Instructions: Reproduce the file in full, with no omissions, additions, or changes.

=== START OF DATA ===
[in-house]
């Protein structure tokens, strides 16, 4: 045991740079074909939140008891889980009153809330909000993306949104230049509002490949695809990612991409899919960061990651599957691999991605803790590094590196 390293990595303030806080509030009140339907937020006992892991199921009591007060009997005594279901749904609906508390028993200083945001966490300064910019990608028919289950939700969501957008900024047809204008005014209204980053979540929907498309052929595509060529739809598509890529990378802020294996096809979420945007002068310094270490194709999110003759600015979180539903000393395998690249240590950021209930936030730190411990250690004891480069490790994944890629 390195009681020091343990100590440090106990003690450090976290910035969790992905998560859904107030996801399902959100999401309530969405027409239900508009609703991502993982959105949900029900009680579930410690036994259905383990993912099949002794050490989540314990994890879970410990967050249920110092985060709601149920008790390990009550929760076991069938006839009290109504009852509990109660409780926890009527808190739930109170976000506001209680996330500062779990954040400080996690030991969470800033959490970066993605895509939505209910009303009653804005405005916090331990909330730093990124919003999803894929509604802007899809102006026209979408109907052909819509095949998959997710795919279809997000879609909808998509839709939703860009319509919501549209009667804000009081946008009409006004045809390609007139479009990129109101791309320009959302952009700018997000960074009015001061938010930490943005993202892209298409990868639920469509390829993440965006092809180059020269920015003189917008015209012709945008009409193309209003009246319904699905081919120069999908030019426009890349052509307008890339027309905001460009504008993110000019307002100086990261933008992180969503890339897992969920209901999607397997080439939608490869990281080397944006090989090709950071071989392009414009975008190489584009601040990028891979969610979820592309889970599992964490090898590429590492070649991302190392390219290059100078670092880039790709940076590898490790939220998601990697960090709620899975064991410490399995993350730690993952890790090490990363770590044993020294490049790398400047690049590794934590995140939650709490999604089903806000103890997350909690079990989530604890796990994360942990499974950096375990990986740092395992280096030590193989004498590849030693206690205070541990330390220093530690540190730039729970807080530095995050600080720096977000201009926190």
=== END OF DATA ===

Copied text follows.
[in-house]
């Protein structure tokens, strides 16, 4: 045991740079074909939140008891889980009153809330909000993306949104230049509002490949695809990612991409899919960061990651599957691999991605803790590094590196 390293990595303030806080509030009140339907937020006992892991199921009591007060009997005594279901749904609906508390028993200083945001966490300064910019990608028919289950939700969501957008900024047809204008005014209204980053979540929907498309052929595509060529739809598509890529990378802020294996096809979420945007002068310094270490194709999110003759600015979180539903000393395998690249240590950021209930936030730190411990250690004891480069490790994944890629 390195009681020091343990100590440090106990003690450090976290910035969790992905998560859904107030996801399902959100999401309530969405027409239900508009609703991502993982959105949900029900009680579930410690036994259905383990993912099949002794050490989540314990994890879970410990967050249920110092985060709601149920008790390990009550929760076991069938006839009290109504009852509990109660409780926890009527808190739930109170976000506001209680996330500062779990954040400080996690030991969470800033959490970066993605895509939505209910009303009653804005405005916090331990909330730093990124919003999803894929509604802007899809102006026209979408109907052909819509095949998959997710795919279809997000879609909808998509839709939703860009319509919501549209009667804000009081946008009409006004045809390609007139479009990129109101791309320009959302952009700018997000960074009015001061938010930490943005993202892209298409990868639920469509390829993440965006092809180059020269920015003189917008015209012709945008009409193309209003009246319904699905081919120069999908030019426009890349052509307008890339027309905001460009504008993110000019307002100086990261933008992180969503890339897992969920209901999607397997080439939608490869990281080397944006090989090709950071071989392009414009975008190489584009601040990028891979969610979820592309889970599992964490090898590429590492070649991302190392390219290059100078670092880039790709940076590898490790939220998601990697960090709620899975064991410490399995993350730690993952890790090490990363770590044993020294490049790398400047690049590794934590995140939650709490999604089903806000103890997350909690079990989530604890796990994360942990499974950096375990990986740092395992280096030590193989004498590849030693206690205070541990330390220093530690540190730039729970807080530095995050600080720096977000201009926190």